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Re: XML Editors



Paul Grosso wrote:
>  
> In other words, to say that XML is to be creatable (not just readable)
> without reference to a DTD is to say that there is no single non-trivial
> DTD that can a priori be known to be able to represent the potential
> output of an XML editing session even given a DTD that represented the
> document at the start of the editing session.
> 
> Is this, in fact, the crux of the goal of this XML effort:  that an
> XML content provider or editor can create new elements/attributes on
> the fly and insert them however they wish in the document (with about
> the only constraint being that the basic synchronicity of element
> hierarchy be maintained)?

This expresses my concern.  Yes, some of us who have only recently 
joined this party have a considerable reading effort to absorb the 
proposals prepared and accepted in advance of the working group
formation.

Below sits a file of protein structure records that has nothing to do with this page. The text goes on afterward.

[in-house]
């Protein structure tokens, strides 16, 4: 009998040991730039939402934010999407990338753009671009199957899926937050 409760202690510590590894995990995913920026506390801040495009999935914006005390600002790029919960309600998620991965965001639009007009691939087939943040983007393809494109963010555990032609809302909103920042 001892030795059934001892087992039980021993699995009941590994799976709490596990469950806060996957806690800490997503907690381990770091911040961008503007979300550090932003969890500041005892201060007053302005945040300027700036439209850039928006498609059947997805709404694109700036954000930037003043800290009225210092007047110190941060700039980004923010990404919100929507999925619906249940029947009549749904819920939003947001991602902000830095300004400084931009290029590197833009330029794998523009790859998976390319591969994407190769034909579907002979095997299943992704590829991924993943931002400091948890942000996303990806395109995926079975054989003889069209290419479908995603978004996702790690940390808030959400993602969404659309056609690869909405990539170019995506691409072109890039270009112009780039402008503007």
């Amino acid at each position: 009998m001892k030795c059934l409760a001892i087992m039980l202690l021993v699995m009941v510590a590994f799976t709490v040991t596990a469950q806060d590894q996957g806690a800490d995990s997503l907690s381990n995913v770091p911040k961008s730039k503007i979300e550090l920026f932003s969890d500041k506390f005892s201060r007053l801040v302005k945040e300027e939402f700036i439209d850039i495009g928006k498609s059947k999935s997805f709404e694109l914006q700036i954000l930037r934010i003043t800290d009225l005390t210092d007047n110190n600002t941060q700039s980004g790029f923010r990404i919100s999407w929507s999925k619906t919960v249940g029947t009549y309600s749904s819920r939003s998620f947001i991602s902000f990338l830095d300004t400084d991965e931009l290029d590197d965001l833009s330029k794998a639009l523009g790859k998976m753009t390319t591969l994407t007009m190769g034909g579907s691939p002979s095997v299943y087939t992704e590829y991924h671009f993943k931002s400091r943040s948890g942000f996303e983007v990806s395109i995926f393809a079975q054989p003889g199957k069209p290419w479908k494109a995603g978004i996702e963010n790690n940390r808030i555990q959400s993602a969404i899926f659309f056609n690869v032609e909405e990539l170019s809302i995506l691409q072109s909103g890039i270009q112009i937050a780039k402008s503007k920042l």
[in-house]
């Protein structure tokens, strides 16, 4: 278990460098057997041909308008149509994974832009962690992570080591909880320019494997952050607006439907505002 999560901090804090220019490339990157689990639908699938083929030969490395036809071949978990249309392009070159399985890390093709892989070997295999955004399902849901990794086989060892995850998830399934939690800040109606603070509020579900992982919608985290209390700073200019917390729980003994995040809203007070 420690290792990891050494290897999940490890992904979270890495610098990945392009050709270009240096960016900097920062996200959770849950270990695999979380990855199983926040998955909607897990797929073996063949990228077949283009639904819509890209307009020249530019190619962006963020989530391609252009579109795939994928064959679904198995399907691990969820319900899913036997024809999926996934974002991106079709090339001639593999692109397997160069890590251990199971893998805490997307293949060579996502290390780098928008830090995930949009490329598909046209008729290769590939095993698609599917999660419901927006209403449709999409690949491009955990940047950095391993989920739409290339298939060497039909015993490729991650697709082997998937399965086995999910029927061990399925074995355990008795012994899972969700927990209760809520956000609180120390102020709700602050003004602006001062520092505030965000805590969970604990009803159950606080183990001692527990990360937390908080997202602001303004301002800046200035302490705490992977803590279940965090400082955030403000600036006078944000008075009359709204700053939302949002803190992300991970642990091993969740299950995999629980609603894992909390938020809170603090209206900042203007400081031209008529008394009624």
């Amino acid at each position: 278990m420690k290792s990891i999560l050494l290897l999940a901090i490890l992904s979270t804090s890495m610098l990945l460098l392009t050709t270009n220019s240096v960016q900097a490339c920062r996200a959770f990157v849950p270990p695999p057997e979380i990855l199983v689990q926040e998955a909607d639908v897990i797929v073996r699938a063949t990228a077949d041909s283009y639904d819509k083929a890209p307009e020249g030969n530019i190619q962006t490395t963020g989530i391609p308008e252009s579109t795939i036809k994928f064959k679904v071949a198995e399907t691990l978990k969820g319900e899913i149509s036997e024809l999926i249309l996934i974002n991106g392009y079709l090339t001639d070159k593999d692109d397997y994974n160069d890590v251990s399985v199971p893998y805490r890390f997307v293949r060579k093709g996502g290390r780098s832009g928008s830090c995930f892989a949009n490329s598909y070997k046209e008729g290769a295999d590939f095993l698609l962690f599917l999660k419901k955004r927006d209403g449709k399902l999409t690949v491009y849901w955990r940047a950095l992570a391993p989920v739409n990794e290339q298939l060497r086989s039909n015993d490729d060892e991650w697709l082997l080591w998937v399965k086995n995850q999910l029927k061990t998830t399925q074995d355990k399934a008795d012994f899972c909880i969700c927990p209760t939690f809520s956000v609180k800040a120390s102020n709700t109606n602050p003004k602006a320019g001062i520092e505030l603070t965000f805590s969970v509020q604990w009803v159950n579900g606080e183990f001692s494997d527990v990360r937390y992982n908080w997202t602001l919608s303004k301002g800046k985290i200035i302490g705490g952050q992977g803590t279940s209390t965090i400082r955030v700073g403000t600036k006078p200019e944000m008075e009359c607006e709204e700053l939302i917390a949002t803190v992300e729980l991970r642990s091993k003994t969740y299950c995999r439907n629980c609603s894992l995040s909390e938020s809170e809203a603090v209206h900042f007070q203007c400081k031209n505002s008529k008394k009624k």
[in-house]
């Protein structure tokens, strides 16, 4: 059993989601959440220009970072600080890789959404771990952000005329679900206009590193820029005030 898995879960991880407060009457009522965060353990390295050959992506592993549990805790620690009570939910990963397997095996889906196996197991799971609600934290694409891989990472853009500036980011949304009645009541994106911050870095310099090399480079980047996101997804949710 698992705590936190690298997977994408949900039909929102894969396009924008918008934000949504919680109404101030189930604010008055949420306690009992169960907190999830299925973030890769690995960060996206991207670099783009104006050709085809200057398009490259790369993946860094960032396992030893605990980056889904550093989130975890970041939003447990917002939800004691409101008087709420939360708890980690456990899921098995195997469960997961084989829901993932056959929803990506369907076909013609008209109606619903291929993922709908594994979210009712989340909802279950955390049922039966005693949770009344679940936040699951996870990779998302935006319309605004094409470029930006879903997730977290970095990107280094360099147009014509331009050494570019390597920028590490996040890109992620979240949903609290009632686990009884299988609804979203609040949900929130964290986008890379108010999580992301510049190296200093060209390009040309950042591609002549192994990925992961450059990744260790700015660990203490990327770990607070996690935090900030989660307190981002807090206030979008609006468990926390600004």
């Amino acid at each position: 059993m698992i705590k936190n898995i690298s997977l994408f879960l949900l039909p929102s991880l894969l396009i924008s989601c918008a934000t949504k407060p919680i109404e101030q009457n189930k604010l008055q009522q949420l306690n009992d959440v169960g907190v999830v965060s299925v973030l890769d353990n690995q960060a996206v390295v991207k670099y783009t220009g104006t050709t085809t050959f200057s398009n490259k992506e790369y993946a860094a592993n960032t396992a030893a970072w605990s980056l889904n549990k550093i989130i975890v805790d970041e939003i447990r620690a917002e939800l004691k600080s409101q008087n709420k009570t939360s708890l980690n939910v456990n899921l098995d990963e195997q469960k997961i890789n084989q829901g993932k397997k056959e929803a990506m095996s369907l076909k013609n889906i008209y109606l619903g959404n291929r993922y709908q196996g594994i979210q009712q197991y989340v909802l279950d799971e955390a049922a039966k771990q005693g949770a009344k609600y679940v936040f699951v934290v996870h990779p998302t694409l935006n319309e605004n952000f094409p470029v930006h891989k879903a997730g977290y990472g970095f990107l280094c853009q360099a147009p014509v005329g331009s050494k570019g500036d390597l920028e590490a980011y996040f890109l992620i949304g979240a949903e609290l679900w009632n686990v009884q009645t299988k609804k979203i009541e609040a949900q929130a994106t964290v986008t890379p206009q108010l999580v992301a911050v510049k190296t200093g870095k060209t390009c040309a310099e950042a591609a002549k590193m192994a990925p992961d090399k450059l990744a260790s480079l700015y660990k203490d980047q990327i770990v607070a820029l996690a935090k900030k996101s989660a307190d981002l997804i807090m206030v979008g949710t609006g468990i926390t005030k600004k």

That said, my own use of SGML in enterprise environments, and a
principal 
objection to the application of HTML in some enterprises is the 
ability of a user community in a specific domain to create a DTD that 
controls an authoring/edting session and ensures conformance of content
through validation. Process design typically applies validation tests
where the test itself is 
the standard agreement that a process closes correctly.  In large
distributed 
concurrent production environments, this is the main advantage,
sometimes the only 
advantage, of SGML.

In short form, if XML does not enable me to provide a DTD to which all 
parties to a process can contractually obligate themselves to, then 
all the efficient parsing, network transmission, and other programmer 
conveniences are moot.  The recommendations for applying XML to
intranets 
will be the same as for HTML:  Don't.

len bullard
lockheed-martin


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